Paul Burke: Top five books of 2023

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It was a truly impressive year for crime fiction and I got to review some special novels for Crime Fiction Lover – all that in spite of the glut of celebrity novels, some ghost written, which attracted a lot of attention but added little to the genre. This is the time to celebrate, though, and there were plenty of ingenious mysteries, unforgettable characters and original writing to revel in. My top five are…

5 – Murder at the Residence by Stella Blómkvist

Murder at the Residence by Stella Blómkvist front cover Icelandic crime fiction

Translated by Quentin Bates, this Icelandic novel is shrouded in mystery because, amazingly, no one knows the true identity of the author of this long running series. This is the first to appear in English and I now eagerly await more. Stella is a celebrity lawyer in Reykjavik, the only person who cares when a sex worker goes missing. Juggling that and a host of other cases and clients, Stella is ready to take on the police, criminals and anyone daft enough to get in her way. There’s never a dull moment in this excoriating account of misogyny, corruption, power and wealth. Pleasingly, Blómkvist doesn’t preach, there’s plenty of humour in this novel and you will be onside with Stella immediately. If I were to wind up on the wrong side of the law, she’s the person I want in my corner. Fast, intelligent and intriguing. Read my full review here.
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4 – The Messenger by Megan Davis 

The Messenger by Megan Davis front cover

This is a Paris-set domestic psychological thriller with political conspiracy undertones that will appeal to a wide audience. It’s a rare combination but the story is pulled off with aplomb, reminding us that the personal and societal are often inextricably entwined. When Alex’s father Eddy is murdered, he and his street-wise friend Sami are blamed. Eight years later and out of prison Alex, sets out to find out what really happened the night of the murder. Alex’s father was an investigative journalist who ruffled influential feathers, co could there have been more to it? This is a story of misunderstood youth, dysfunctional families and petty crime leading to tragedy. Complex characters and a perfect blend of the macro and micro themes make this a truly impressive debut. Intense, engaging and genuinely empathetic, a rich and rewarding debut with Paris part of its fabric. Read my full review here.
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3 – Age of Vice by Deepti Kapoor

Age of Vice by Deepti Kapoor front cover

Epic is the only word for this ambitious literary thriller. As a gangster novel, much of its appeal comes from its exotic location – New Delhi. Let’s face it, India is an underexplored territory for contemporary crime stories and this fact alone makes it fascinating. The tale spans decades and tells the story of a gangster, his driver and a reporter and their relationships. The result is a nightmarish portrait of modern India and a capital city with its vast and all pervasive shadowy side. We see how religion and politics divide communities, and extreme wealth and poverty, exacerbated by class, corruption and violence. The narrative is lyrical and bouncy, in contrast with the terrible things that are happening. The result is exhilarating, this has the pace of a page turner – it’s fast, fun and thrilling. Highly readable. Read my full review here.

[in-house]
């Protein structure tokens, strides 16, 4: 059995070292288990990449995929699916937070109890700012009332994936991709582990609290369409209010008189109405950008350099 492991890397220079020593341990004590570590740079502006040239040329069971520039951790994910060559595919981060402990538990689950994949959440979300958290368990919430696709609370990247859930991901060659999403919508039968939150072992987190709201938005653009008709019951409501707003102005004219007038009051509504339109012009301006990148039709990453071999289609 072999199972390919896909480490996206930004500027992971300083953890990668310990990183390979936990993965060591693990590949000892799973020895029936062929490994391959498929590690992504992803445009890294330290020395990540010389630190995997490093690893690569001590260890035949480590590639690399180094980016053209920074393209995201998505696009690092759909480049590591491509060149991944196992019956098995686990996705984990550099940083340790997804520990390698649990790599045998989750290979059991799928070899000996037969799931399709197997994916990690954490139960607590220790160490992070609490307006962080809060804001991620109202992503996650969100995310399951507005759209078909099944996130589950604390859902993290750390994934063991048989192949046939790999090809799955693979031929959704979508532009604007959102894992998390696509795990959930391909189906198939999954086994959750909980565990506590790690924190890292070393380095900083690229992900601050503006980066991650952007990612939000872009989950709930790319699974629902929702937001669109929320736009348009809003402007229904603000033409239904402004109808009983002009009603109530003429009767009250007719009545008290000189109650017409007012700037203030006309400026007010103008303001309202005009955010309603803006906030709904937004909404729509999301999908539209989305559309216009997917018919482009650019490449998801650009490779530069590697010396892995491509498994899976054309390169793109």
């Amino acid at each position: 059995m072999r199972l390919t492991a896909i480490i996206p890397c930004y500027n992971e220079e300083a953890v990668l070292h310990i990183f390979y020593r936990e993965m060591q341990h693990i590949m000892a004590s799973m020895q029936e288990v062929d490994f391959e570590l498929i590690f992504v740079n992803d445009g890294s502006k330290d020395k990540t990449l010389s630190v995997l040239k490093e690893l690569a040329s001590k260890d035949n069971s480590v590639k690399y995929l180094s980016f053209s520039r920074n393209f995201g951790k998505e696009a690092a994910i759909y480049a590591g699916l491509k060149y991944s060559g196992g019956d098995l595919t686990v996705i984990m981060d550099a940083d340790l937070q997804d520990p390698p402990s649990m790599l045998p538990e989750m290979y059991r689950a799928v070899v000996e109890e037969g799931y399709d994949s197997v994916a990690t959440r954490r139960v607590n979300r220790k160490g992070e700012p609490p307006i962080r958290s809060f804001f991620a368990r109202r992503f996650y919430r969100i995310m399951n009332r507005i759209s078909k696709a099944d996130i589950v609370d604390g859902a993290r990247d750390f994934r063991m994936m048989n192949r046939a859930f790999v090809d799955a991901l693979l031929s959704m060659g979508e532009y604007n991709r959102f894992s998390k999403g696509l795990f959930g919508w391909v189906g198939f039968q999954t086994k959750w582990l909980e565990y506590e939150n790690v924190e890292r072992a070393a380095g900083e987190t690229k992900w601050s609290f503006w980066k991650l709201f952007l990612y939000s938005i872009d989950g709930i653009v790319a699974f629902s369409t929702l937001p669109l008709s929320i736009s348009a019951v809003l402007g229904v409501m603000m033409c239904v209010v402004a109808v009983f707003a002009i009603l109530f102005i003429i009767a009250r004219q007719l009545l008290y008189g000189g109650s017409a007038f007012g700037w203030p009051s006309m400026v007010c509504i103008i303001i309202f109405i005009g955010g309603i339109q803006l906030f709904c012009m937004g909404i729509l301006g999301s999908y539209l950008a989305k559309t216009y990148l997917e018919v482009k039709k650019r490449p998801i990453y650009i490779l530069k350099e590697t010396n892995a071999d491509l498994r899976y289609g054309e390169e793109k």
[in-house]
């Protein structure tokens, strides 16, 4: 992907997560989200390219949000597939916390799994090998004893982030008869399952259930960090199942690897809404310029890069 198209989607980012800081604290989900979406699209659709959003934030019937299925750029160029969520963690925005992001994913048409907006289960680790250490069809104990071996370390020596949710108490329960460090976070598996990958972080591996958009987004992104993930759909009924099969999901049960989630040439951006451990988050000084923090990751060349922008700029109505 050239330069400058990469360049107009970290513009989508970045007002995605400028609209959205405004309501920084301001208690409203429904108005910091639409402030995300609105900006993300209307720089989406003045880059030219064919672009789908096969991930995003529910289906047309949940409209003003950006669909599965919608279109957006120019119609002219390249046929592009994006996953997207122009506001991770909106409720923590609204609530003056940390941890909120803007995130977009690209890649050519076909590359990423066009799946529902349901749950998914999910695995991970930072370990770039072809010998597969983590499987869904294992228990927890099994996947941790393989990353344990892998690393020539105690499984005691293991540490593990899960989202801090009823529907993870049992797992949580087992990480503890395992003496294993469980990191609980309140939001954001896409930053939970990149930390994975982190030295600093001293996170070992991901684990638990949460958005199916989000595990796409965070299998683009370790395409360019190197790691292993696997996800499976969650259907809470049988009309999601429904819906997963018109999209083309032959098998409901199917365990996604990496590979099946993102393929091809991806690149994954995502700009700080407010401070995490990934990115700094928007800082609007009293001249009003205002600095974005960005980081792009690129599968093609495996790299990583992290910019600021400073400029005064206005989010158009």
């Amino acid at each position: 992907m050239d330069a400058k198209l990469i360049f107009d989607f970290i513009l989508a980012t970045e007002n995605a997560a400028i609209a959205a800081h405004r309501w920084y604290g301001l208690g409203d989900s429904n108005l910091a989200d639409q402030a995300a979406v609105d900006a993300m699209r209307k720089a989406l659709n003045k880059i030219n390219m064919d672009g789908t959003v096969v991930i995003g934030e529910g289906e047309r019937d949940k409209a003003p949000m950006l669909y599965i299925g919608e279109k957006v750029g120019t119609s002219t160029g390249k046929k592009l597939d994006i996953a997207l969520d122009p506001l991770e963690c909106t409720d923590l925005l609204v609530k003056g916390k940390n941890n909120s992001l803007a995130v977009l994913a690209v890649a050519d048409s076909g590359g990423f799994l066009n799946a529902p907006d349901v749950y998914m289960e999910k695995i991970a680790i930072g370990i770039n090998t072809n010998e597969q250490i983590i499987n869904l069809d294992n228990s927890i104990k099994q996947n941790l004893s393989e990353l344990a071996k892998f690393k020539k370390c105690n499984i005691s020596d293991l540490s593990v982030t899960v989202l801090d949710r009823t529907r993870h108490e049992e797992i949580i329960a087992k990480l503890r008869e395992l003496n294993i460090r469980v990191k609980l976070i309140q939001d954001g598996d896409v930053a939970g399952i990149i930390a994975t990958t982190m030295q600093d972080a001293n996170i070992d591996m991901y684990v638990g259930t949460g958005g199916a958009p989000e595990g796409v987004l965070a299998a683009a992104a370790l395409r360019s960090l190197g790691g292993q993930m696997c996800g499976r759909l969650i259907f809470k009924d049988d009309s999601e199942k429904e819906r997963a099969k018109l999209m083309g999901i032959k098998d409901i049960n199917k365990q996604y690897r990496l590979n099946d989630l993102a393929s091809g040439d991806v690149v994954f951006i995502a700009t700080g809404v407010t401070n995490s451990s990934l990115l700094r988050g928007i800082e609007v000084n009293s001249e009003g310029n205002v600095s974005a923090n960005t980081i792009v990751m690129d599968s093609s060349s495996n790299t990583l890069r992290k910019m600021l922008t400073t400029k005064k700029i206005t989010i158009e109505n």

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2 – The End of Us by Olivia Kiernan

The End of Us by Olivia Kiernan front cover

I didn’t think Kiernan would be able to top her excellent Frankie Sheehan series with this stand alone but she did. What we have is a complex psychological thriller, channelling a Patricia Highsmith vibe, set in SW19. High-flying Dr Myles Butler lives la dolce vita with his psychiatrist wife, Lana, in a gated community in Wimbledon Village. The problem is he’s run up huge debts and the Butlers are close to bankruptcy. Then the neighbours suggest an insurance scam involving the faking of Lana’s death and collecting on the policy, for a cut. Lana would have to disappear until it was all over but what other options does Myles have? Of course it all goes wrong, the police arrive, Myles doesn’t know where Lana is or who’s pulling the strings. Kiernan gets us to care about these entitled characters deep in trouble of their own making. This is a deliciously suspenseful noir novel in which the twists are seamless executed. The clever, unpredictable denouement is masterly and fitting. Read my full review here.
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1 – Force of Hate by Graham Bartlett 

Force of Hate by Graham Bartlett front cover

Graham Bartlett’s debut novel, Bad for Good, gave us a Brighton very different from that of Peter James’ Roy Grace novels – grimier, the politics a lot nastier. This corrupt and corroding cityscape is even more evident in his second police procedural. The streets are mean but so are the airy offices where the sleazy business of city governance is conducted. As a former senior police officer in the Brighton area, Bartlett lived the reality and knows just how to spice it up for his thrillers. Chief Superintendent Jo Howe is a strong character and we see police work set against a backdrop of political influence, corruption, racism and violence. The story couldn’t be more relevant as trouble is stirred up in the city. Exciting, gripping, and troubling – Force of Hate is an intelligent and thoughtful novel that royally entertains with a fizzing and grounded story. Read my full review here.
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See my 2022 picks here.

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